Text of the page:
- The Washington Times - Tuesday, April 25, 2006

RICHMOND — Gov. Timothy M. Kaine, a Catholic who last year vowed to uphold the state’s capital punishment law despite his religious beliefs, is expected to decide by tomorrow night whether to commute the death sentence of convicted murderer Dexter Lee Vinson.

It is the first death-penalty case Mr. Kaine, a Democrat, will consider since taking office in January. The death penalty became a major issue during last year’s gubernatorial race, when Republican Jerry W. Kilgore criticized Mr. Kaine’s opposition to the death penalty. In turn, Mr. Kaine vowed that he would uphold Virginia’s capital punishment law, despite the teachings of his faith.

Kevin Hall, a spokesman for Mr. Kaine, said the governor is “pondering it.”

“He’ll make his decision when he makes his decision,” Mr. Hall said.

Vinson is scheduled to die by lethal injection at 9 p.m. tomorrow in Jarratt, Va., for the 1997 murder of his ex-girlfriend, Angela Felton, of Portsmouth. A 25-year-old mother of three, Miss Felton was abducted and taken to an abandoned house, where she was stabbed and sexually mutilated. She bled to death.

Vinson denied he had anything to do with the slaying. Court papers show that forensic evidence linked Vinson to the crime.

As of last night, Vinson’s defense attorneys had two appeals pending in federal court.

Robert E. Lee Jr., an attorney representing Vinson, said that the politics surrounding the death penalty have shrouded the shortcomings in his client’s case, which has been appealed to the U.S. Supreme Court.

“From a media standpoint, the merits of the court case has been lost,” said Mr. Lee, who also serves as executive director of the Virginia Capital Representation Resource Center.

Last year, Mr. Kilgore, who was running for governor, criticized Mr. Kaine’s opposition to the death penalty as being out of step with the beliefs of most Virginians. But Mr. Kaine pledged to uphold the state’s capital punishment law.

“My faith teaches that life is sacred,” Mr. Kaine said in television ads that aired last fall. “That’s why I personally oppose the death penalty. But I take my oath of office seriously, and I’ll enforce the death penalty. As governor, I’ll carry out death sentences handed down by Virginia juries, because that’s the law.”

Since Mr. Kaine took over as the state’s chief executive, the death-penalty issue has been overshadowed by the ongoing state budget dispute at the state Capitol.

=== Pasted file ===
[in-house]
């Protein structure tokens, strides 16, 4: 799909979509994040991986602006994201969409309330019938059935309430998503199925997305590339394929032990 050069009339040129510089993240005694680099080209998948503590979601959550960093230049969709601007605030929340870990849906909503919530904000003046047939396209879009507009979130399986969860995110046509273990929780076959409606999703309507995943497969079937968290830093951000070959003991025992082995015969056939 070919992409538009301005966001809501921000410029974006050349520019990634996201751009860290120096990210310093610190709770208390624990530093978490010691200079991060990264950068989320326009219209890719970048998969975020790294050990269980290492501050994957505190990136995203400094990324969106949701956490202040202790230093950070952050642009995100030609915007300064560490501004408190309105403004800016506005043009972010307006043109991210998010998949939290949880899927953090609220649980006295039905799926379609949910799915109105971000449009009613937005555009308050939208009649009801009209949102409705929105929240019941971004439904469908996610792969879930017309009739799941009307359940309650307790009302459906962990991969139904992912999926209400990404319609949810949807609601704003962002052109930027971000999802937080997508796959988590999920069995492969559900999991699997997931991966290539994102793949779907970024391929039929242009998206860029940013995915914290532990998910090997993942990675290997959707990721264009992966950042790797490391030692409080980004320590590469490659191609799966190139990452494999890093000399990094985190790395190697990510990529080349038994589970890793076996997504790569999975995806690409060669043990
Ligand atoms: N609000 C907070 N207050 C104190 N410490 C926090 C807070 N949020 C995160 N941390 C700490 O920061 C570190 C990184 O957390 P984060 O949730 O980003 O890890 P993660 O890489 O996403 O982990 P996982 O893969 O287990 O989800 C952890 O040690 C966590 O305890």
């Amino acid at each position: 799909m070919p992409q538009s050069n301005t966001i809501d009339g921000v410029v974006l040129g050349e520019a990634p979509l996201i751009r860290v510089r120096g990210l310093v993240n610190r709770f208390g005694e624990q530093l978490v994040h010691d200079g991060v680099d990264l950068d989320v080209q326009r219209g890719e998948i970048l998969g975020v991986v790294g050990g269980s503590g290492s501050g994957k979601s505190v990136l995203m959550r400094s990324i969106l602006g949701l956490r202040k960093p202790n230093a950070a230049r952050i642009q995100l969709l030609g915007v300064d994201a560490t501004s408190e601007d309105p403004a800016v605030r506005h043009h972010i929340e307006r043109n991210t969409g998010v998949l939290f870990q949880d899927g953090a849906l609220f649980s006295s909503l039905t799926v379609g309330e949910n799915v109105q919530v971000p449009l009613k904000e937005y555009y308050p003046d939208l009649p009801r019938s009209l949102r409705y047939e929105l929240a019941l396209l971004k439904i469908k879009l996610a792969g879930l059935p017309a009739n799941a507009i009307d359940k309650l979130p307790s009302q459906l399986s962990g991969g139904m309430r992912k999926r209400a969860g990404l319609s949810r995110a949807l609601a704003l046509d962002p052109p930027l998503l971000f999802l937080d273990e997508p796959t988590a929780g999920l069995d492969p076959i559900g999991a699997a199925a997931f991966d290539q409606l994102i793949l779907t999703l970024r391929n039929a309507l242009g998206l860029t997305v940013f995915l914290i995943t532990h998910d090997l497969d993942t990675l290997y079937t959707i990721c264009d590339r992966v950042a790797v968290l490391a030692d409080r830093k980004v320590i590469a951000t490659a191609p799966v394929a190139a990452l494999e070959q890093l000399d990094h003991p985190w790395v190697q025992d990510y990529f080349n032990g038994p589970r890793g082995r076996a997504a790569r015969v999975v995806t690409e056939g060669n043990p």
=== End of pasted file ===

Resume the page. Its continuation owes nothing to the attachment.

But, the debate over capital punishment will take center stage in Richmond tomorrow.

“[Mr. Kaine will] comment on it at the appropriate time,” Mr. Hall said. “Typically, governors have waited until all the court activity is completed, which typically takes you to the day of [the execution].”

Miss Felton’s family could not be reached for comment yesterday. Vinson rejected an interview request from The Washington Times.

Vinson’s attorneys argue that their client’s trial was riddled with holes, including false eyewitness testimony and that evidence was withheld from the trial. The attorneys also argue that during that trial, one of Vinson’s attorneys was suing the other for racial discrimination.

“There is too much doubt about his guilt in order to go forward with his execution,” Mr. Lee said.

Mr. Lee said a second appeal will be filed today in U.S. Supreme Court, challenging the constitutionality of the state’s lethal-injection procedure.

“It’s not that [lethal injection] is unconstitutional,” Mr. Lee said.

“However, if you are going to do that, then you have to take certain precautions to minimize the risk that you are going to fail to properly anesthetize someone … that they are not going to regain consciousness.”

Also today, the Supreme Court is scheduled to hear a similar case involving a Florida inmate whose appeal could clarify how inmates may bring deadline challenges to the use of lethal injection and whether his challenge can be filed as a civil rights action, the Associated Press reported yesterday.

The AP reported that the high court’s ruling could decide whether the Florida inmate, Clarence Hill, will be executed this summer or whether he will be allowed to challenge Florida’s use of lethal injection as cruel and unusual punishment — a ruling that could halt executions in Florida and perhaps elsewhere, at least temporarily.

Sign up for Daily Newsletters

Manage Newsletters

Copyright © 2021 The Washington Times, LLC. Click here for reprint permission.

Please read our comment policy before commenting.


Click to Read More and View Comments

Click to Hide